DALE DORAN, individually and on behalf of all persons similarly situated, Plaintiff, Appellant, MICHAEL J. COAKLEY, individually and on behalf of all persons similarly situated; MARK MORIARITY, individually and on behalf of all persons similarly situated, Plaintiffs,
J. P. NOONAN TRANSPORTATION, INC.; CLANCY TRANSPORTATION, INC.; J. PETER NOONAN, SR.; J. PETER NOONAN, JR.; CHRISTOPHER NOONAN; PAUL NOONAN, Defendants, Appellees.
FROM THE UNITED STATES DISTRICT COURT FOR THE DISTRICT OF
MASSACHUSETTS [Hon. William G. Young, U.S. District Judge]
A. Cohen, with whom The Basil Law Group, P.C., John A.
Kiernan, Michael D. Chefitz, and Bonner, Kiernan, Trebach
& Crociata, LLP were on brief, for appellant.
Geoffrey P. Wermuth, with whom Kathryn M. Murphy and Murphy,
Hesse, Toomey & Lehane, LLP were on brief, for appellees.
Lynch, Baldock, [*] and Kayatta, Circuit Judges.
KAYATTA, Circuit Judge.
district court in this case entered an interlocutory order
dismissing most but not all of plaintiffs' claims. At
plaintiffs' urging, the district court then remanded the
case to the state court from which it was removed. One of the
plaintiffs thereafter filed a notice appealing the remand
order, followed by a brief devoted to challenging the
interlocutory order that dismissed most of his claims. For
the following reasons, our rules and precedent require that
we deem plaintiff's right to embark on this appellate
recite the facts of this case briefly, drawing primarily from
the undisputed facts contained in the record and
plaintiff's opening brief.
Dale Doran is a professional truck driver who was previously
employed by defendant J. P. Noonan Transportation, Inc.
("JPN"). JPN is a Massachusetts-based corporation
and federally authorized motor carrier that transports
petroleum products such as gasoline, diesel fuel, and home
heating oil throughout the northeastern United States. During
his at-will employment for JPN, Doran worked out of JPN's
terminal in Hooksett, New Hampshire. Doran typically drove
fourteen hours per day without taking any paid breaks. Doran
claims that under the terms of an oral contract with JPN, he
was to be paid 30% of the "gross revenue" earned by
the truck each day. From 2009 to 2014, JPN charged a
"fuel surcharge" to many of its customers to
account for "rapidly fluctuating changes" in the
cost of the fuel used by the delivery trucks. Doran delivered
loads for JPN for which JPN charged the fuel surcharge. He
did not receive any portion of these surcharges.
19, 2015, Doran and two other named plaintiffs filed a
putative class action suit against defendants in
Massachusetts Superior Court, raising a variety of statutory
and common law claims. Defendants successfully sought removal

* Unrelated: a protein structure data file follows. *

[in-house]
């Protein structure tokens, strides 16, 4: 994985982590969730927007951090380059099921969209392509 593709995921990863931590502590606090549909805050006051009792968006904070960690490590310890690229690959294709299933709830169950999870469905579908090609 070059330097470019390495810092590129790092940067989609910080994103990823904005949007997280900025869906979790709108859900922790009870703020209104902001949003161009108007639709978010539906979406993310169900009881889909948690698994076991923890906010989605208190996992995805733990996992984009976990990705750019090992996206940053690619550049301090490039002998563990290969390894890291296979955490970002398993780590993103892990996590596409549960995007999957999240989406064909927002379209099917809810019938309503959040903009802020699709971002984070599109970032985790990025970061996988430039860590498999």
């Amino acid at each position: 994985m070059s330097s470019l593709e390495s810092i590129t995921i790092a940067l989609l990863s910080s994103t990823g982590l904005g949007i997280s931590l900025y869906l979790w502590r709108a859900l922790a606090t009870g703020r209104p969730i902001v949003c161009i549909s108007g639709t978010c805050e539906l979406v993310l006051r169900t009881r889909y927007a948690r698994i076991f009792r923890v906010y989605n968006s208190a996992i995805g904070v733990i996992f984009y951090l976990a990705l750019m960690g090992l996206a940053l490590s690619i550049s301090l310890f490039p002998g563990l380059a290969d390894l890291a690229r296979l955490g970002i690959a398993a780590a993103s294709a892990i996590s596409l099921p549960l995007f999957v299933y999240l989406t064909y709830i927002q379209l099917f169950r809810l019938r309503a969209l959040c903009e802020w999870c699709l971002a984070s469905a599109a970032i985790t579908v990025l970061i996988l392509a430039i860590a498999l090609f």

of the suit to the United States District Court for the
District of Massachusetts pursuant to the removal provision
of the Class Action Fairness Act ("CAFA"), 28
U.S.C. § 1453.
February 26, 2016, the district court granted without written
explanation defendants' motion for summary judgment as to
all of plaintiffs' statutory claims and all but one of
plaintiffs' common law claims. Shortly thereafter, the
district court issued an order in which it determined that
"the jurisdictional amount is measured as of the time of
removal, and that '[e]vents subsequent to removal that
reduce the amount in controversy do not divest a federal
court of CAFA jurisdiction.'" Accordingly, the court
concluded that it continued to retain "original
jurisdiction over this action" even though its grant of
partial summary judgment reduced the amount in controversy
below $5, 000, 000. The court went on to conduct a trial on
Doran's remaining common law claim, which resulted in a
jury verdict for JPN.
March 24, 2016, the district court held a status conference.
Noting that it had a "jurisdictional" question, the
court stated that it "had little trouble with how the
Court's jurisdiction under the Class Action Fairness Act
played out against the original scope of [plaintiffs']
complaint because it's a putative class action and
[plaintiffs] had all those [statutory] claims . . . for which
[they] could get attorneys fees and the like." The court
then observed that "most of [plaintiffs' claims]
went by the boards, " but that plaintiffs "have a
right to appeal."
court proceeded to reiterate that it had "no doubt"
not only that it "had jurisdiction over the complaint as
originally crafted, " but also that it "had
supplementary jurisdiction to take the next step and indeed
[it] ha[s] supplementary jurisdiction to follow this thing
through to conclusion." However, the court expressed
concern insofar as the court was "going to have to have
a run-up to ...